In a Package diagram, a Package Merge indicates a relationship between two Packages whereby the contents of the target Package are merged with those of the source Package. Private contents of a target Package are not merged. The applicability of a Package Merge addresses any situation where multiple packages contain identically-named elements, representing the same thing. A Package Merge merges all matching elements across its merged Packages, along with their relationships and behaviors. Note that a Package Merge essentially performs generalizations and redefinitions of all matching elements, but the merged Packages and their independent element representations still exist and are not affected.
The Package Merge serves a graphical purpose in Enterprise Architect, but creates an ordered Package relationship applied to related Packages (which can be seen under the Link tab in the Package's Properties dialog). Such relationships can be reflected in XMI exports or Enterprise Architect Automation Interface scripts for code generation or other Model Driven Architecture (MDA) interests.
Package Merge relationships are useful to reflect situations where existing architectures contain functionalities involving like elements, which are merged in a developing architecture. Merging doesn't affect the merged objects, and supports the common situation of product progression.
OMG UML Specification
The OMG UML specification (UML Superstructure Specification, v2.0, p. 101) states:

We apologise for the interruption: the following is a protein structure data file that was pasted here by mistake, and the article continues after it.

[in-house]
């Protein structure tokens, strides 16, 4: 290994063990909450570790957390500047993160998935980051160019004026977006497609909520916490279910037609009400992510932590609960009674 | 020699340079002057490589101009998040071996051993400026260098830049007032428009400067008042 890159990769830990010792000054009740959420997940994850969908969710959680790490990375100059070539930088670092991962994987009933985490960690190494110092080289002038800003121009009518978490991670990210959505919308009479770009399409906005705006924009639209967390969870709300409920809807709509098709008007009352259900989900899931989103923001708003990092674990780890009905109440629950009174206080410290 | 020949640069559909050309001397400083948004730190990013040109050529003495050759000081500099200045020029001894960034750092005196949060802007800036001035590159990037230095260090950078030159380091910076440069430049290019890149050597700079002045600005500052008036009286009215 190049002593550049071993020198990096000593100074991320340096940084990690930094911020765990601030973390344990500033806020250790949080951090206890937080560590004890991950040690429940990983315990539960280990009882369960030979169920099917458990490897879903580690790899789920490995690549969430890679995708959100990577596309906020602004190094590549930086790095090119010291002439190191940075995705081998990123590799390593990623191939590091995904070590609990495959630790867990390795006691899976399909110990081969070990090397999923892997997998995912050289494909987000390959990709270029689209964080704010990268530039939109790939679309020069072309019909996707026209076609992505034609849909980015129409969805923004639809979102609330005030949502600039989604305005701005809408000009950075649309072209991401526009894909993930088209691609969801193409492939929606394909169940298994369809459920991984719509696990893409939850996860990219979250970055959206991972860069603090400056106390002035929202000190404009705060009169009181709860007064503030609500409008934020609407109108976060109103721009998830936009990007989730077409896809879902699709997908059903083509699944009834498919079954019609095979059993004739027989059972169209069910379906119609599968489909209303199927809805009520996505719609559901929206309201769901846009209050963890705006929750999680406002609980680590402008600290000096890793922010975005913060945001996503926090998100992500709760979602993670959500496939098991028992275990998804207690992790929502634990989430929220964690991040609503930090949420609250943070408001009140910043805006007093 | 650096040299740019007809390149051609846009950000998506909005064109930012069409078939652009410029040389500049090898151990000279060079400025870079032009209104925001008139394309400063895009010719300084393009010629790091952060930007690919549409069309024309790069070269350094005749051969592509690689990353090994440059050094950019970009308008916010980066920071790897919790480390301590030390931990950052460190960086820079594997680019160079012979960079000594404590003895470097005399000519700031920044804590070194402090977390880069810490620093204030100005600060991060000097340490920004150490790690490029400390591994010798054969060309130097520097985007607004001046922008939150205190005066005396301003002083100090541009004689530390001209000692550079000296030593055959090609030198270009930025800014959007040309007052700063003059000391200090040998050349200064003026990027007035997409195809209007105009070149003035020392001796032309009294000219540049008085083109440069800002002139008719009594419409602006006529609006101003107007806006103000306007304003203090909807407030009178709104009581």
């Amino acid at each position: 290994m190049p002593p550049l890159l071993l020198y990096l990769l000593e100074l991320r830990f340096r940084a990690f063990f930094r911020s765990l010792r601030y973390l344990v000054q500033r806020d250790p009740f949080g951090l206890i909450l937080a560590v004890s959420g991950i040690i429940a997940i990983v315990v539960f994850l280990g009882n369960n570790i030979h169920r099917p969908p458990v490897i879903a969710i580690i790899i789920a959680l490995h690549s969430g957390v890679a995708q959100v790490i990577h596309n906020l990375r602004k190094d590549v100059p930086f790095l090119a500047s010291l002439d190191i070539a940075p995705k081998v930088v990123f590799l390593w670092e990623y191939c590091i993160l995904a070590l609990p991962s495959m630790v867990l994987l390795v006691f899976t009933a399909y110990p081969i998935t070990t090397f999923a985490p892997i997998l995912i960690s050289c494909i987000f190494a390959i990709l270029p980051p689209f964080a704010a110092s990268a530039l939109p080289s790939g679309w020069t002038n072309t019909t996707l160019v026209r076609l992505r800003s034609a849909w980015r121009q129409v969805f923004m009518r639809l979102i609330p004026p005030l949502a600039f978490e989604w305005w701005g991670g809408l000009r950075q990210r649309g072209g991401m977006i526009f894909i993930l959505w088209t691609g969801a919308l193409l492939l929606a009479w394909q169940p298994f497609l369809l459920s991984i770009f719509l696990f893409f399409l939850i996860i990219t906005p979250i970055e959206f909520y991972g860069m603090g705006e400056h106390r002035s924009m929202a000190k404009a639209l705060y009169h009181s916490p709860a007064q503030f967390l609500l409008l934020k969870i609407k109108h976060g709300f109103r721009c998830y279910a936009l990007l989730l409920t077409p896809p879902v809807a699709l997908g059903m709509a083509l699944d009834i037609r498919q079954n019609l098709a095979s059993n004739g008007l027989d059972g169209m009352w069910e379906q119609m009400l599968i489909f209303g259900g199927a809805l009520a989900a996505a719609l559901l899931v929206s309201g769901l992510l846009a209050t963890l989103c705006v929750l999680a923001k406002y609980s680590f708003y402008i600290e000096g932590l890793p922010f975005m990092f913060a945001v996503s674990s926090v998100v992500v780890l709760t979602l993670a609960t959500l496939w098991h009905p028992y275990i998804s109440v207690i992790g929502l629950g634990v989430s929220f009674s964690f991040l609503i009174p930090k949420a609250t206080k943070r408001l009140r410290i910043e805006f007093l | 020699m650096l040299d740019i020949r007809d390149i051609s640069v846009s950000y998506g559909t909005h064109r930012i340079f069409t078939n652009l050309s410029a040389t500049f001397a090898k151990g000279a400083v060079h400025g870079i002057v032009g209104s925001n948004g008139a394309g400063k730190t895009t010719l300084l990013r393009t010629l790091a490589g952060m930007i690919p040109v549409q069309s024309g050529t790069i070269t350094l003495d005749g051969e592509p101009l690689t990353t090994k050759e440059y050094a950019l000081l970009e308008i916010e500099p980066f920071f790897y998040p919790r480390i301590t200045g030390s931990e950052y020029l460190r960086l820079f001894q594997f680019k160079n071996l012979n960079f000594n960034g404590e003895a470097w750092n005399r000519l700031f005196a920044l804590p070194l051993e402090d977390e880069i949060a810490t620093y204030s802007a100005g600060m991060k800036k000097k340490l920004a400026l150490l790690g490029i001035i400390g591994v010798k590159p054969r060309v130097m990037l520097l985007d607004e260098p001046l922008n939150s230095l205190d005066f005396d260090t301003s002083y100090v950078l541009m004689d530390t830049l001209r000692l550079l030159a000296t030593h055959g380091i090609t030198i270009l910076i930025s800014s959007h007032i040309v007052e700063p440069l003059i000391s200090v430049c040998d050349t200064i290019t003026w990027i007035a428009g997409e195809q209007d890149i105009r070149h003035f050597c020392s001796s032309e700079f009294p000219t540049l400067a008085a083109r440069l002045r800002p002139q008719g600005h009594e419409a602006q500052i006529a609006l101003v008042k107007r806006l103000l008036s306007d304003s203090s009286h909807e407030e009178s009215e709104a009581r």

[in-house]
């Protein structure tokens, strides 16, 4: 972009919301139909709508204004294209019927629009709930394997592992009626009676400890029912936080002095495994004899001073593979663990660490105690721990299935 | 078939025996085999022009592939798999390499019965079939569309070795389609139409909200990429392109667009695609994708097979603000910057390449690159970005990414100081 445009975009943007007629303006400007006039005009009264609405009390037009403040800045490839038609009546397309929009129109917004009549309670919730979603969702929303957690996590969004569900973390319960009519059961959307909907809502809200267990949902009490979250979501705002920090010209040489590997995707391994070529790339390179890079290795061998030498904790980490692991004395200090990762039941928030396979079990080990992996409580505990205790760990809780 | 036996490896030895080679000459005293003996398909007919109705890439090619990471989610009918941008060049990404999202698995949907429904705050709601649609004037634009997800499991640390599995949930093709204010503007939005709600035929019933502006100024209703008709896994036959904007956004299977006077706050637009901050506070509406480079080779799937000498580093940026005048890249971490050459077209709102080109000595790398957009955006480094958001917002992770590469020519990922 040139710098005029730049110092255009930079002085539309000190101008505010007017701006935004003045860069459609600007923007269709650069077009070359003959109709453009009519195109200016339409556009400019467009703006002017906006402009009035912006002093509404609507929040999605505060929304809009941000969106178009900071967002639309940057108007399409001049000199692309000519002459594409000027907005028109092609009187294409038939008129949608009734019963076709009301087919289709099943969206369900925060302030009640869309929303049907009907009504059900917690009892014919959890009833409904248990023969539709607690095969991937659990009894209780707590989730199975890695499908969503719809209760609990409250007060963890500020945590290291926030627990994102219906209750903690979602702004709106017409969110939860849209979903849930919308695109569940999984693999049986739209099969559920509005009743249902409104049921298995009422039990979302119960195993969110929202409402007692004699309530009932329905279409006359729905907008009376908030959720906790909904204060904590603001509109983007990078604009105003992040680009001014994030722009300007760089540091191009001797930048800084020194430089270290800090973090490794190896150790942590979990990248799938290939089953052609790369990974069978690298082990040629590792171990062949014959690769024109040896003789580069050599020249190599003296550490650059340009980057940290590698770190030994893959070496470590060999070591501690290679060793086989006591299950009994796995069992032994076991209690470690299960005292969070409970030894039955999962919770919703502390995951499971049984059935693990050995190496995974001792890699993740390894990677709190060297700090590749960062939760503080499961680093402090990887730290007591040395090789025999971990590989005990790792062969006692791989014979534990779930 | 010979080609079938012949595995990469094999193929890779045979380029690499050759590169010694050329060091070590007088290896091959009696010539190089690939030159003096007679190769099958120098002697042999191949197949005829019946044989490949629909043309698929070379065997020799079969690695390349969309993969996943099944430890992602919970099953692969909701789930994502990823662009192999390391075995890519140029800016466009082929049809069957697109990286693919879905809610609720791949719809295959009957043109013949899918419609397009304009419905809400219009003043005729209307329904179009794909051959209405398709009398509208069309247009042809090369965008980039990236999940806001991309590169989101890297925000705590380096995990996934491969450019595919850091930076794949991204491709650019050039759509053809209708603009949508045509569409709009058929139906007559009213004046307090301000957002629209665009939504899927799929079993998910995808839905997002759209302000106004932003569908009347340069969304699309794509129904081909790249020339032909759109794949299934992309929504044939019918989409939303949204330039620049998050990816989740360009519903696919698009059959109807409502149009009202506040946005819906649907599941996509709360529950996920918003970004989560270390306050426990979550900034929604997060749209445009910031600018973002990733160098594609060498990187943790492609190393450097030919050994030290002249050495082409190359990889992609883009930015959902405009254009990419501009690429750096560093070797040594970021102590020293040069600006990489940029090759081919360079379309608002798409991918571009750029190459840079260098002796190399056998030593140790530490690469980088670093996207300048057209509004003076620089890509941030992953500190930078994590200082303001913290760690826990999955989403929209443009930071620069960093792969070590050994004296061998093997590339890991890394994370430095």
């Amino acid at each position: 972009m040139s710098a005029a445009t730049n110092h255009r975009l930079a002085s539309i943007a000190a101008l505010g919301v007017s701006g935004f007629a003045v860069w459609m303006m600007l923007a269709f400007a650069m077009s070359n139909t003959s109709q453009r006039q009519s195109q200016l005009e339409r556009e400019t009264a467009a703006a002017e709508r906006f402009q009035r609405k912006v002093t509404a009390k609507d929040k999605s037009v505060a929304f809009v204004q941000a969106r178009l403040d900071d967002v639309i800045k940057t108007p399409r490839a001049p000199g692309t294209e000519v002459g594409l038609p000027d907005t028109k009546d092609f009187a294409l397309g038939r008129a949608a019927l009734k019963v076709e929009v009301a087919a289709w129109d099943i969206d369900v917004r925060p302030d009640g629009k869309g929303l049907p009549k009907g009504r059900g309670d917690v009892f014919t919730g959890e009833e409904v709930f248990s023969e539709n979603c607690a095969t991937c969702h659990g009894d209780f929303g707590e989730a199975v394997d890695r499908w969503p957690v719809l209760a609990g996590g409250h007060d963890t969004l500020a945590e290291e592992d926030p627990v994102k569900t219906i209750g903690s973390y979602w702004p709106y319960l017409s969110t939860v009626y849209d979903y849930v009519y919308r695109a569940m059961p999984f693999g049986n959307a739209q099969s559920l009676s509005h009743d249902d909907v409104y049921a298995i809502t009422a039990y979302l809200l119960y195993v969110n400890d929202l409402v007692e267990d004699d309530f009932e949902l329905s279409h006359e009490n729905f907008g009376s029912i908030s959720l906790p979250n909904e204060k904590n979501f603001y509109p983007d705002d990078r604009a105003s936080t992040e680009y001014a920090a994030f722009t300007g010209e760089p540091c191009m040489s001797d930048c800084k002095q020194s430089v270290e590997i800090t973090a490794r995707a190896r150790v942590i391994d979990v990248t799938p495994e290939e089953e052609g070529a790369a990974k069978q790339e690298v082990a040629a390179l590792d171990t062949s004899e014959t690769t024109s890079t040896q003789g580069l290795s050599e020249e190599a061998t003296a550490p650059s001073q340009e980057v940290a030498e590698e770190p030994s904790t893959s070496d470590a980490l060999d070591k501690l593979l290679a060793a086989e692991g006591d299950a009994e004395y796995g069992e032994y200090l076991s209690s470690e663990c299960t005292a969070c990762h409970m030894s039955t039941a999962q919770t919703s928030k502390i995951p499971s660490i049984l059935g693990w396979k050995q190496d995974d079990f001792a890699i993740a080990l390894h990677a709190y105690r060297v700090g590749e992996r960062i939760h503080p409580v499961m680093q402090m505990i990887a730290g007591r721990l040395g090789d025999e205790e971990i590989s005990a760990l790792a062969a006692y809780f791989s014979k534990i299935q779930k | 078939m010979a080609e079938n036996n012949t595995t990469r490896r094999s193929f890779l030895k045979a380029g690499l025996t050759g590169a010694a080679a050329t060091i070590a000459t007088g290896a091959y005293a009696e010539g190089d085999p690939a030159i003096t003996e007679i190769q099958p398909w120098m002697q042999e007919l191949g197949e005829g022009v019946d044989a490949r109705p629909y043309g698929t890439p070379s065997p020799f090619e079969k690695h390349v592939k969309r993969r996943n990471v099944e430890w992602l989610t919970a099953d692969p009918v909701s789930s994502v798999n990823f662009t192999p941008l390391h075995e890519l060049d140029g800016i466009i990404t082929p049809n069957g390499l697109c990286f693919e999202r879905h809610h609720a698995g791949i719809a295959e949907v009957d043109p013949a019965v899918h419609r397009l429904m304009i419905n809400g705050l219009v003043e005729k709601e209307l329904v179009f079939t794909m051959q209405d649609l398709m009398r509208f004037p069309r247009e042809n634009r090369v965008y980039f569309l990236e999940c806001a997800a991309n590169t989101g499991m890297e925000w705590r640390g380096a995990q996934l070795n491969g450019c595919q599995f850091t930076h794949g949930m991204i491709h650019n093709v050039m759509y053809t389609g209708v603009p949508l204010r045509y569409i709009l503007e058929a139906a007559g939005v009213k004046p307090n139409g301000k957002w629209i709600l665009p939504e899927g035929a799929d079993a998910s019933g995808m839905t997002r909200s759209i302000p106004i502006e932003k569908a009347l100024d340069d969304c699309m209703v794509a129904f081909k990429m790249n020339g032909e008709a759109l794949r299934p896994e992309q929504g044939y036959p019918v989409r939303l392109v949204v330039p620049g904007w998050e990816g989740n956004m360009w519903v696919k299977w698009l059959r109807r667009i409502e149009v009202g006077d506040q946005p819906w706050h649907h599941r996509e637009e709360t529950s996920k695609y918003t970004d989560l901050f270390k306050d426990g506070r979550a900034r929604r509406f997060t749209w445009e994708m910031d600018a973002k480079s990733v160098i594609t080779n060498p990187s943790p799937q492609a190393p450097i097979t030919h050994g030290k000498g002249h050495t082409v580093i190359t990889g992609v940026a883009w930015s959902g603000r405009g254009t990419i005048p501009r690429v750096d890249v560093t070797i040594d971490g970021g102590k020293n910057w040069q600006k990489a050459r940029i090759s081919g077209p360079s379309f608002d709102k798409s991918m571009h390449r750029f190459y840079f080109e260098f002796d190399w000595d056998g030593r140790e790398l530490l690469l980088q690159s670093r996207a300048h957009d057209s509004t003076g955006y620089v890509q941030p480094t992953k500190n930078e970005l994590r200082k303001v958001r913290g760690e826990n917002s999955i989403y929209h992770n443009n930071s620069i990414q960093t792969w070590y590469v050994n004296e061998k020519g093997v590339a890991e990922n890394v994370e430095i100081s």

"A package merge is a relationship between two packages, where the contents of the target package (the one pointed at) is merged with the contents of the source package through specialization and redefinition, where applicable. This is a mechanism that should be used when elements of the same name are intended to represent the same concept, regardless of the package in which they are defined. A merging package will take elements of the same kind with the same name from one or more packages and merge them together into a single element using generalization and redefinitions. It should be noted that a package merge can be viewed as a short-hand way of explicitly defining those generalizations and redefinitions. The merged packages are still available, and the elements in those packages can be separately qualified. From an XMI point of view, it is either possible to exchange a model with all PackageMerges retained or a model where all PackageMerges have been transformed away (in which case package imports, generalizations, and redefinitions are used instead)."